Priscilla Cameron’s The Butterfly Tree is the latest in a long line of Australian films to fall into the uneasy no-man’s-land between ‘art film’ and ‘adult drama’. I’m on board with the film’s artier intentions, if not their execution; Cameron centres her small town story on ex-burlesque dancer Evelyn (Melissa George) and the two men who fall for her: teenager Fin (Ed Oxenbould) and his father, Al (Ewen Leslie).
Throughout its first act, the film evokes the core of burlesque – its romanticisation of the past, its precarious balancing of silliness and sexuality, a woman’s reclaiming and repurposing of feminine sexuality – through overly-stylised setpieces. It’s fantastical and dream and often captivating, and captures the core of great burlesque.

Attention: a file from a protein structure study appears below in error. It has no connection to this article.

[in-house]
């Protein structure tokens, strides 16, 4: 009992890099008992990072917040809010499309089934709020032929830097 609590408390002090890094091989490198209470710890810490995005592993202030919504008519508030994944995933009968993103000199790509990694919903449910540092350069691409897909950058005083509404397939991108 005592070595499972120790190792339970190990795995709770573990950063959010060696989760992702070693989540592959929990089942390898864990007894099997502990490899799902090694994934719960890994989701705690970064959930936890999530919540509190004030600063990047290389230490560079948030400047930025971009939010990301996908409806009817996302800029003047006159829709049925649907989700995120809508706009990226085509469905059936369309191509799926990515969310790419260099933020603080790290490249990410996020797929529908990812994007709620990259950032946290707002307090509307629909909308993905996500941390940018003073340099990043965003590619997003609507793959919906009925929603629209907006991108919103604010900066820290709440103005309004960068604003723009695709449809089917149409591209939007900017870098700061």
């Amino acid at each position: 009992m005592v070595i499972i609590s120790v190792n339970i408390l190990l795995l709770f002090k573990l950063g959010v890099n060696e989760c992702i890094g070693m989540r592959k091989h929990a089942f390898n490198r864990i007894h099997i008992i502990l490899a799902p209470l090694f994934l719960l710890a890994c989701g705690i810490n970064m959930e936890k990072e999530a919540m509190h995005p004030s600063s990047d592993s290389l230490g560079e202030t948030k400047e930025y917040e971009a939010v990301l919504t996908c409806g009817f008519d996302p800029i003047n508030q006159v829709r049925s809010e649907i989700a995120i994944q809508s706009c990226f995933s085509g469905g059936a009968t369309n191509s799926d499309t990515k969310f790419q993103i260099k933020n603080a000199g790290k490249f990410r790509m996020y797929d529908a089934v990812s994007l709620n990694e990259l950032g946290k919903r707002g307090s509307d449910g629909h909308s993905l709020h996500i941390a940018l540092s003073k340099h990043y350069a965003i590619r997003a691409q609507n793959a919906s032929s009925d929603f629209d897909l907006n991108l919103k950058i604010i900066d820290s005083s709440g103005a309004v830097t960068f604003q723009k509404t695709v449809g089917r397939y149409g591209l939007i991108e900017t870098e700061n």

If The Butterfly Tree were a short exploring this aesthetic, it’d succeed. But the film feels awkwardly obliged to offer up undercooked (melo)drama that clashes against its stylistic experimentation. There’s a teacher/student love affair, revelations of hidden illnesses and familial conflict: all utterly unconvincing, all played against the backdrop of a small town that never feels like more than a film set. As much as I admire elements of The Butterfly Tree, it falls short of its loftier intentions by settling into conventionality.